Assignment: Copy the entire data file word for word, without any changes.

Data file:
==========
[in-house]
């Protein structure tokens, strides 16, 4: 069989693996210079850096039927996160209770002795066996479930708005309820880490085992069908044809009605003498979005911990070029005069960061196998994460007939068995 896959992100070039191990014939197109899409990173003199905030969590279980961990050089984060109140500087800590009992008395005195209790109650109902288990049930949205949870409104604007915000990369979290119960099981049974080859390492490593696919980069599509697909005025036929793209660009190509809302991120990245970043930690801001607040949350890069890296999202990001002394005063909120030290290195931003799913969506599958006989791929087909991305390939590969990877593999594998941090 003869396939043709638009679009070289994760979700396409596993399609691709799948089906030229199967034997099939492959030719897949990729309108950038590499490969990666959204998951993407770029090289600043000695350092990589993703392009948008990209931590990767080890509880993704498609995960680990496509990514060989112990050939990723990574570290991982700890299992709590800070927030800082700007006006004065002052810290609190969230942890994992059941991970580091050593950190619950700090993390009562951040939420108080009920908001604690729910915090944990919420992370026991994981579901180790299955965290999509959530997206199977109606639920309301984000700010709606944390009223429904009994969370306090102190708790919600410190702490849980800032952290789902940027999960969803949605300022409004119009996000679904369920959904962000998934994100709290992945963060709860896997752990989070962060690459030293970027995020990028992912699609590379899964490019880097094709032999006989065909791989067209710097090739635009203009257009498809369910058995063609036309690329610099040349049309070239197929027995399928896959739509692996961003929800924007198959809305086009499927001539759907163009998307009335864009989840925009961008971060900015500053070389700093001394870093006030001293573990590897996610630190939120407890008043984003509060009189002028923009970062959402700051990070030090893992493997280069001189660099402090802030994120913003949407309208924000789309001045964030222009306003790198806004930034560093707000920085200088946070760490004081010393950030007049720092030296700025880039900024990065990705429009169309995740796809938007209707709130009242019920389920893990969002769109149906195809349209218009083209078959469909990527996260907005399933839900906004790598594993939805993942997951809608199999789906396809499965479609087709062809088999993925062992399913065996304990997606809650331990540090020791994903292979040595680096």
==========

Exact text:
[in-house]
């Protein structure tokens, strides 16, 4: 069989693996210079850096039927996160209770002795066996479930708005309820880490085992069908044809009605003498979005911990070029005069960061196998994460007939068995 896959992100070039191990014939197109899409990173003199905030969590279980961990050089984060109140500087800590009992008395005195209790109650109902288990049930949205949870409104604007915000990369979290119960099981049974080859390492490593696919980069599509697909005025036929793209660009190509809302991120990245970043930690801001607040949350890069890296999202990001002394005063909120030290290195931003799913969506599958006989791929087909991305390939590969990877593999594998941090 003869396939043709638009679009070289994760979700396409596993399609691709799948089906030229199967034997099939492959030719897949990729309108950038590499490969990666959204998951993407770029090289600043000695350092990589993703392009948008990209931590990767080890509880993704498609995960680990496509990514060989112990050939990723990574570290991982700890299992709590800070927030800082700007006006004065002052810290609190969230942890994992059941991970580091050593950190619950700090993390009562951040939420108080009920908001604690729910915090944990919420992370026991994981579901180790299955965290999509959530997206199977109606639920309301984000700010709606944390009223429904009994969370306090102190708790919600410190702490849980800032952290789902940027999960969803949605300022409004119009996000679904369920959904962000998934994100709290992945963060709860896997752990989070962060690459030293970027995020990028992912699609590379899964490019880097094709032999006989065909791989067209710097090739635009203009257009498809369910058995063609036309690329610099040349049309070239197929027995399928896959739509692996961003929800924007198959809305086009499927001539759907163009998307009335864009989840925009961008971060900015500053070389700093001394870093006030001293573990590897996610630190939120407890008043984003509060009189002028923009970062959402700051990070030090893992493997280069001189660099402090802030994120913003949407309208924000789309001045964030222009306003790198806004930034560093707000920085200088946070760490004081010393950030007049720092030296700025880039900024990065990705429009169309995740796809938007209707709130009242019920389920893990969002769109149906195809349209218009083209078959469909990527996260907005399933839900906004790598594993939805993942997951809608199999789906396809499965479609087709062809088999993925062992399913065996304990997606809650331990540090020791994903292979040595680096």